ISSN (Print) - 0012-9976 | ISSN (Online) - 2349-8846

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Whither One Health in India?

The COVID-19 pandemic has sharply brought into focus how intrusions into natural landscapes are not just environmental concerns, but are also intricately entangled with public health. Little attention has been paid to systemic causes such as large-scale biodiversity loss that underlie the emergence and re-emergence of these diseases. Institutional networks of public and animal health in India that are involved in the surveillance and control of zoonoses are outlined herein. It is shown that the lack of a systematic framework that explicitly involves institutions that manage biodiversity and wildlife health leads to gaps in operationalising a One Health framework in India. Addressing these lacunae requires a supra-ministerial mechanism that brings together public health, ecology, and veterinary and social sciences to combat the threats posed by existing and emerging zoonoses.

The COVID-19 Crisis

India’s public health system has struggled to cope with the COVID-19 crisis. Even before the pandemic, India’s public health infrastructure was inadequate with only 0.55 beds per 1,000 population, while out-of-pocket expenditure was pushing almost 63 million people back into poverty, as a large number of healthcare positions lie vacant across the country. Faced with a growing disease burden, India’s public health system is in dire need of investment and the COVID-19 crisis is the perfect opportunity to back this policy decision with political will.

Beyond Biomedical and Statistical Approaches in COVID-19

The evolving COVID-19 pandemic requires that data and operational responses be examined from a public health perspective. While there exist deep contestations about the epidemic control strategies to be adopted, past experience seems to be corroborated in the present epidemic that a contextually rooted “shoe-leather public health” approach provides the most effective interventions and operational strategies, more so in a society as diverse as ours. Drawing from this, an analysis of the COVID-19 situation in India is put forth, and debates on mitigation strategies, optimisation of testing, and the essential steps for a comprehensive set of interventions in order to minimise human suffering are addressed.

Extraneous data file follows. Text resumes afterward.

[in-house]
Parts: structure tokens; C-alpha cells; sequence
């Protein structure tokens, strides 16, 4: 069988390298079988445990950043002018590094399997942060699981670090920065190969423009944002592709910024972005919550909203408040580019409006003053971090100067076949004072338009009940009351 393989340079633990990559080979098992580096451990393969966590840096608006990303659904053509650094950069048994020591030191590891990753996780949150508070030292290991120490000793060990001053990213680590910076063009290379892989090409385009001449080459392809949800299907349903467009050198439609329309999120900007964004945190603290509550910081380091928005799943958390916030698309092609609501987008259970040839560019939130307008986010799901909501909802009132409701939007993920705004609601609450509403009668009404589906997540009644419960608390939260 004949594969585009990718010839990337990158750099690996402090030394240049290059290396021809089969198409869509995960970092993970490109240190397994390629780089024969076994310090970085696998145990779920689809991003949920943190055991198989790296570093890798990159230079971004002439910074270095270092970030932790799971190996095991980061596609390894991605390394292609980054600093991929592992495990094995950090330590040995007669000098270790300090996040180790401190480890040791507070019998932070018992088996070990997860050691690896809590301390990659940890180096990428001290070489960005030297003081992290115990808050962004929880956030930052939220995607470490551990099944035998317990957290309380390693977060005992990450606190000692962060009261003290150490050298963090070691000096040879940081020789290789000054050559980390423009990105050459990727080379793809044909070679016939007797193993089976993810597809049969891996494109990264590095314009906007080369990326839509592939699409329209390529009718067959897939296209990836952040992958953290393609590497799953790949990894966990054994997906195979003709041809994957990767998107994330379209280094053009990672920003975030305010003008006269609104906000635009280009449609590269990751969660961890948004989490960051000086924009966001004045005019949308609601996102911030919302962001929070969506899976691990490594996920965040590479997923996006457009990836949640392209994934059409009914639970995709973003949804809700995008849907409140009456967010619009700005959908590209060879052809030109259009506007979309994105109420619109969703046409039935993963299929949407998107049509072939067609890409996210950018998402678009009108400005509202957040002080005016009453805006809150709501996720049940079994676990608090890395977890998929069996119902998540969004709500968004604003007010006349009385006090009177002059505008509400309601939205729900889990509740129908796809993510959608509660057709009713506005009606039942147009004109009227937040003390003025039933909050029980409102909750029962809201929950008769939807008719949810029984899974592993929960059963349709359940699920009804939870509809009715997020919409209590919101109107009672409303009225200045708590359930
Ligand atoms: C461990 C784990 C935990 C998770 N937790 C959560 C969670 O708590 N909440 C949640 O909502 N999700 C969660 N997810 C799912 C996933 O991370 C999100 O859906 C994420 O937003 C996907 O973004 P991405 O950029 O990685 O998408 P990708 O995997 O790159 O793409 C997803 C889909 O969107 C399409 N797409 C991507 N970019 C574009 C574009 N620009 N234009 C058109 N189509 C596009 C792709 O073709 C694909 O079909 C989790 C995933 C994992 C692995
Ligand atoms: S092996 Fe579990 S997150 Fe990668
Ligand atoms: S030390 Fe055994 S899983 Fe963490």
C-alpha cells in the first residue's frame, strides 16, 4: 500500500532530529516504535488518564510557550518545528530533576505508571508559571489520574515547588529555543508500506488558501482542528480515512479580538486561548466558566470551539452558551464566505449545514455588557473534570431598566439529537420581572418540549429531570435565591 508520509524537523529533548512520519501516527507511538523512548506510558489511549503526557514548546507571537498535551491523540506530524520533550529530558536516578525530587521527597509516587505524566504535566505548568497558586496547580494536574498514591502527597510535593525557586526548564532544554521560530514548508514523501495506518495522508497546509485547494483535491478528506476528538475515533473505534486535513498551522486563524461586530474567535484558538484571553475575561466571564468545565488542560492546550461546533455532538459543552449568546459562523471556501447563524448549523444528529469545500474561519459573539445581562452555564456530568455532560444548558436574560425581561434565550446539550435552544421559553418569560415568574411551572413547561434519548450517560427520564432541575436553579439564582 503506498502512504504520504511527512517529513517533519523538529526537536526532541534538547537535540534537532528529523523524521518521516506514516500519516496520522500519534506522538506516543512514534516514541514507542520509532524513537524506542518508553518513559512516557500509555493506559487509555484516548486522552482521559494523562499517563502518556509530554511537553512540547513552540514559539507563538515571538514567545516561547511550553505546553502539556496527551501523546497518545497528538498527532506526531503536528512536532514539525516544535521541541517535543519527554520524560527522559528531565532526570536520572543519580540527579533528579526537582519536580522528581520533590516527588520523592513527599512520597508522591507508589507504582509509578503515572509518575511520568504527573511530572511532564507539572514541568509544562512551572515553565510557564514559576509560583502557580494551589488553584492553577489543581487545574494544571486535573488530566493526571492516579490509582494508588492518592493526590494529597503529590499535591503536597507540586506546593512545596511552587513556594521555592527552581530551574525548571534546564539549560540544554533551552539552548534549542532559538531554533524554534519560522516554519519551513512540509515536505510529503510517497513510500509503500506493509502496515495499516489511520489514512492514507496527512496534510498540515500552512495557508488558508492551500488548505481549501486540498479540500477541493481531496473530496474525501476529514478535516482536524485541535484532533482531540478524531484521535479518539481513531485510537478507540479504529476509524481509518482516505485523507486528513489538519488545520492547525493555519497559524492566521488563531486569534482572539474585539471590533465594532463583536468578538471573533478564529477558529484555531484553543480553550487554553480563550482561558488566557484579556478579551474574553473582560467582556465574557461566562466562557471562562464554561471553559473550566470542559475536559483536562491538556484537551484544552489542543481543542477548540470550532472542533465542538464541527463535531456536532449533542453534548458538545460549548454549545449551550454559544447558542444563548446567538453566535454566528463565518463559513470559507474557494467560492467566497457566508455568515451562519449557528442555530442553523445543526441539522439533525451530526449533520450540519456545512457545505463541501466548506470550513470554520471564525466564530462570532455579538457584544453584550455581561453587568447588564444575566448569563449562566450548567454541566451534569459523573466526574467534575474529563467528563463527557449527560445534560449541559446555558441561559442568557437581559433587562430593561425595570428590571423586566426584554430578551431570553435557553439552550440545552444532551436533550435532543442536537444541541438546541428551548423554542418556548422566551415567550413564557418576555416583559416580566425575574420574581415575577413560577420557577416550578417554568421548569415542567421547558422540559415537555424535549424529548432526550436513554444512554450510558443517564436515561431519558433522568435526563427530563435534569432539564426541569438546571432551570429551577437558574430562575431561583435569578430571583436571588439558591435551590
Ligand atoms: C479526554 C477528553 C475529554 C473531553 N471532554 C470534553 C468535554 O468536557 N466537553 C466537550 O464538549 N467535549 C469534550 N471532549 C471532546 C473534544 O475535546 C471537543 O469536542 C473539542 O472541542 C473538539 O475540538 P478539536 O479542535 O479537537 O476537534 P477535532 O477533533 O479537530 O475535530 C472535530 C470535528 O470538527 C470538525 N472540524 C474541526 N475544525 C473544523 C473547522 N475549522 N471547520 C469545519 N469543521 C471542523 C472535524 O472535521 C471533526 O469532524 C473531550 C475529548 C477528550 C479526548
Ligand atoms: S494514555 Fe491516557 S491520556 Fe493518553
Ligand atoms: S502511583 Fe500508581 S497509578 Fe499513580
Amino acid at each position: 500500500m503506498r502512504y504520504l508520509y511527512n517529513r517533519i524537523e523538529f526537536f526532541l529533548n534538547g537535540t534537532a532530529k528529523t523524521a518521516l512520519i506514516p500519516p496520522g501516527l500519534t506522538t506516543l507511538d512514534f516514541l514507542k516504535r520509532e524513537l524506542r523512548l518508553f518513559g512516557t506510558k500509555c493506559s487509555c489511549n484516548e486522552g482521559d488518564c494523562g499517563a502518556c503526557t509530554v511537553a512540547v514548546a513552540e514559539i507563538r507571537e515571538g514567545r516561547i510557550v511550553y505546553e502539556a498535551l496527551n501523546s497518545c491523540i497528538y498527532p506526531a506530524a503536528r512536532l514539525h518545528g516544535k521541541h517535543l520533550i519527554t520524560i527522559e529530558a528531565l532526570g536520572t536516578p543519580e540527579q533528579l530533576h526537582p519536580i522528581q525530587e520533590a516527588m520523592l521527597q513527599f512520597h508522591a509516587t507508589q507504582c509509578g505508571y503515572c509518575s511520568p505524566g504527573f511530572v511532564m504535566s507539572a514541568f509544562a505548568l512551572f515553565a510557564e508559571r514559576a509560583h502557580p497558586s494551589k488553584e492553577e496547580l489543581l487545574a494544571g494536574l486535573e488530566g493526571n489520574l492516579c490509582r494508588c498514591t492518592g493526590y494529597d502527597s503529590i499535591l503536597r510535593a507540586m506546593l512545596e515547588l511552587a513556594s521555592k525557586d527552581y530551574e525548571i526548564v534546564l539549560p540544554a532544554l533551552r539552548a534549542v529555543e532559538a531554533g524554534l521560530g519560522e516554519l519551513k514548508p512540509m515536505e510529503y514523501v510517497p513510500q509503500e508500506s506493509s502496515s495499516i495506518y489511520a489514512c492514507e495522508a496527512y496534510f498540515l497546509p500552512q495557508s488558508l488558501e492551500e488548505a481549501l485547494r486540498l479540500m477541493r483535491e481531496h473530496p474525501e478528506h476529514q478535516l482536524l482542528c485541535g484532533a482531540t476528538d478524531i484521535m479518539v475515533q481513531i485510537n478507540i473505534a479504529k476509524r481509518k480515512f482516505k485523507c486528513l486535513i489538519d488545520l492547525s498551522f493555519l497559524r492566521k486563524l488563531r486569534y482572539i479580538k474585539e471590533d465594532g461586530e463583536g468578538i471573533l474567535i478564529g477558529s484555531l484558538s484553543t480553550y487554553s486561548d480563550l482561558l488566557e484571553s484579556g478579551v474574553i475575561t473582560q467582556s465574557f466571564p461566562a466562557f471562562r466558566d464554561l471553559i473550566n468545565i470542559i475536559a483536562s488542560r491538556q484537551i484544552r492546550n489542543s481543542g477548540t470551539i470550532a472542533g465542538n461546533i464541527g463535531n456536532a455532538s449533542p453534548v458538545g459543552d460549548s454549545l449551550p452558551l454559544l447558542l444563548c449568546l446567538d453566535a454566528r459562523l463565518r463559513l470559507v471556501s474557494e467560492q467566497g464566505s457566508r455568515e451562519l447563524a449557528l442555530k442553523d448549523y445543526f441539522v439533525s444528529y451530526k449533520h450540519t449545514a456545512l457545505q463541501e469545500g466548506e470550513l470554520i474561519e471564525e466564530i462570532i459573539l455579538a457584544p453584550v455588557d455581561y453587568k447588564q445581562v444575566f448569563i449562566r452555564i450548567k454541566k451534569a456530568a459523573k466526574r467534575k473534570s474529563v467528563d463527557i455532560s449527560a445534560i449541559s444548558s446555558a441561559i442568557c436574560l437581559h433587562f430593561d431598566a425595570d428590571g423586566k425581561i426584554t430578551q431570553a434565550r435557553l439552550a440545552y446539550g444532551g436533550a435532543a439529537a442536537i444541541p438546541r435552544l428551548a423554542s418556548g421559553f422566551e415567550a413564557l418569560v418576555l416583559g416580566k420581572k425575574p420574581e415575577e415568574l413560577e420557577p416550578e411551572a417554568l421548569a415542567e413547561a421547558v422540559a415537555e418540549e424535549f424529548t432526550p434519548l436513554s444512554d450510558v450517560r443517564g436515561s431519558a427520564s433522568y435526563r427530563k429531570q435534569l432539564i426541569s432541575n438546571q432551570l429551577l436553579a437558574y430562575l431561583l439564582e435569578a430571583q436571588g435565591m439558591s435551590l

Public Health Lessons

Odisha, in spite of a poor public health system, did well in managing the pandemic in the initial month. This is on account of three reasons. It drew from its now globally recognised swift disaster preparedness and management aimed at zero casualty. It adopted a proactive, as against reactive, course, which in itself is a difficult proposition in such an uncertain and dynamic scenario. It took lessons from success stories and challenges based on happenings elsewhere.

Disability during COVID-19

COVID-19 and the resultant lockdowns have severely curtailed the mobility of persons with disabilities, restricted their ability to seek basic necessities, healthcare, and assistance. Uncertainty on the disbursement of financial protection schemes meant for persons with disabilities have exacerbated their existing financial precarity. At this juncture, obstacles in accessing healthcare should be identified, facilities should be made affordable, and financial support should be exclusively planned for persons with disabilities to save them from the dreadful risk of the coronavirus and its aftermath.